— The Brethren • H. Rider Haggard

... How could I kill it, as I could not get hold of it? Poison? But it would see me mix it with the water; and then, would our poisons have any effect on its impalpable body? No ... no ... no doubt about ...
— Library of the World's Best Mystery and Detective Stories • Edited by Julian Hawthorne

... nothing but rice to eat and water to drink; except now and then they mix a little pork or salt fish with their rice. Any sort of meat is thought good; even a hash of rats and snakes, or a mince of earth-worms. Cats and dogs' flesh are considered as nice as pork, ...
— Far Off • Favell Lee Mortimer

... on from morning till night. Sometimes she would even disguise herself as an old woman, that her young face might peep out the fresher from under the cap; and so utterly in this way did she confuse and mix together the actual and the fantastic, that people thought they were living with a sort ...
— The German Classics of The Nineteenth and Twentieth Centuries, Vol. II • Editor-in-Chief: Kuno Francke

... you have deigned to show me will long dwell in my remembrance. There reigns in it gentleness and goodness; and if a tinge of the world's pride or vanities may mix with an expression so lovely, how should we chide that which is of earth for bearing some colour of its original? Long, long will I remember your features, and bless God that I leave my noble ...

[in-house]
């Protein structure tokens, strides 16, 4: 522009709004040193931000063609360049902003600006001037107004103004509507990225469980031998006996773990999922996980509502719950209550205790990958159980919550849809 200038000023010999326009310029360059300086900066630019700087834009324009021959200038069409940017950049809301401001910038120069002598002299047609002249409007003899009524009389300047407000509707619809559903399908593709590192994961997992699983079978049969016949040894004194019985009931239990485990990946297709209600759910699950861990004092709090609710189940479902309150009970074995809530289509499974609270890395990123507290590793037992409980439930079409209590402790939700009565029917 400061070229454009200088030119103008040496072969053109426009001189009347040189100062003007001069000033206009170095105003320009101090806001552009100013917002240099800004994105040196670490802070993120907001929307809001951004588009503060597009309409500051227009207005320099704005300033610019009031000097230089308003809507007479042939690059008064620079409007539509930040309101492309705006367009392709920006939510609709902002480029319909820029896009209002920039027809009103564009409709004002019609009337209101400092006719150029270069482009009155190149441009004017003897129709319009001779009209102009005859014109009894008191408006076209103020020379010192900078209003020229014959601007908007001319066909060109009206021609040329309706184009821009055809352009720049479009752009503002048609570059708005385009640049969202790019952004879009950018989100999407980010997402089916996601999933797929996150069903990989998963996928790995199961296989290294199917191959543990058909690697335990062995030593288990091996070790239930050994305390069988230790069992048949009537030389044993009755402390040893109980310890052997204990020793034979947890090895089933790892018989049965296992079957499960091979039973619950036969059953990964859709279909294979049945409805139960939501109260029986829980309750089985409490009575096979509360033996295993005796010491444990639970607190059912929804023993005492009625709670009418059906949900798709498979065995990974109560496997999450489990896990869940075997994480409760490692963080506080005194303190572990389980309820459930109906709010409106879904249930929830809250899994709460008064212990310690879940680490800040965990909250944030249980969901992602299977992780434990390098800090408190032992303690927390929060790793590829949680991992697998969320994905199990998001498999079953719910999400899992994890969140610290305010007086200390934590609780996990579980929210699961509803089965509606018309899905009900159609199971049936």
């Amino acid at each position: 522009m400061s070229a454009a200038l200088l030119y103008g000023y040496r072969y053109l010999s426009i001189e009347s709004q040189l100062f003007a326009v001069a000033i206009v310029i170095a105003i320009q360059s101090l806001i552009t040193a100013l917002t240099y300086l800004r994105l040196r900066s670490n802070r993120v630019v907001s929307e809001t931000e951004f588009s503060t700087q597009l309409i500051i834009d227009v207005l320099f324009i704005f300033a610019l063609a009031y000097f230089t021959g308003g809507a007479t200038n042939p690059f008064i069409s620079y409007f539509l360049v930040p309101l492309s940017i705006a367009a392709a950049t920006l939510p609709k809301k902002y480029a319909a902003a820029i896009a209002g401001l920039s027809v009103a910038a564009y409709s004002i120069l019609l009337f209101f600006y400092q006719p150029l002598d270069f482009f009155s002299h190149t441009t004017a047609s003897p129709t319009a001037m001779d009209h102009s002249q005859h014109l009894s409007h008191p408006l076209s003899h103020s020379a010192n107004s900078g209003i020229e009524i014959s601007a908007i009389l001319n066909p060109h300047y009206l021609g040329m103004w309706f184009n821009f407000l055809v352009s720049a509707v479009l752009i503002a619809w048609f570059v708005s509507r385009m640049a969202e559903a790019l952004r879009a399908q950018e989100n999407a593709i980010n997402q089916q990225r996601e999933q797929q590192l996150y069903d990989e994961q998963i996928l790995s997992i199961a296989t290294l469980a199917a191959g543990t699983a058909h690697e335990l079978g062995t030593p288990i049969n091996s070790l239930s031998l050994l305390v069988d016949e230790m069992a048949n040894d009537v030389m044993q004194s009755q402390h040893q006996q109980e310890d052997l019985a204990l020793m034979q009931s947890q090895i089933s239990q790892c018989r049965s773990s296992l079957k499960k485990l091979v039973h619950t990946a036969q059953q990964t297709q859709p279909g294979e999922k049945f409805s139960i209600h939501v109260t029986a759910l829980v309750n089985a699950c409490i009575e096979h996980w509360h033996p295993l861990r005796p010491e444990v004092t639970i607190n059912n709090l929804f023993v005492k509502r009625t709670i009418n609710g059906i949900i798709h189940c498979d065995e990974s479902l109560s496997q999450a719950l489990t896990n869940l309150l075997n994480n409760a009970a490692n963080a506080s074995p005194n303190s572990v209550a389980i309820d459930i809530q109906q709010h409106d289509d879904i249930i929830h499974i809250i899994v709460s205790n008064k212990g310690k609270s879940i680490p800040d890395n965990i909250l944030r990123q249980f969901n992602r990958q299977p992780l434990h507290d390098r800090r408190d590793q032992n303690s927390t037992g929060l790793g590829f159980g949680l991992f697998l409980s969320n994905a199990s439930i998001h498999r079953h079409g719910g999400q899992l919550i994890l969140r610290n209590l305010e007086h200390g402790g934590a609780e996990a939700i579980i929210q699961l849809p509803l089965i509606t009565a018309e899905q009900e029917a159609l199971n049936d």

— Ivanhoe - A Romance • Walter Scott

... stood awhile in the moonlight, looking at his knife. And then, he put it, just as it was, back into the sheath: saying to himself: Her heart's red blood shall dry upon the blade, till I mix it ...
— Bubbles of the Foam • Unknown

... sands and yeasty surges mix At midnight in a dreary bay;— And on thy ribs the limpet sticks, And o'er thy bones the scrawl ...
— St. Winifred's - The World of School • Frederic W. Farrar

... he growled, "they mix up a wretched salad of cheers and curses, mingle weeds with their herbs, and fancy that we will find this devilish compound pleasing to our palates! We shall remember them ...
— The Youth of the Great Elector • L. Muhlbach

... in which these cultures are marketed is to mix the bacterial growth with some sterile, inert, dry substance. This is the method used in most of the Danish cultures. In this country, some of the more prominent cultures employed are marketed in a ...
— Outlines of Dairy Bacteriology, 8th edition - A Concise Manual for the Use of Students in Dairying • H. L. Russell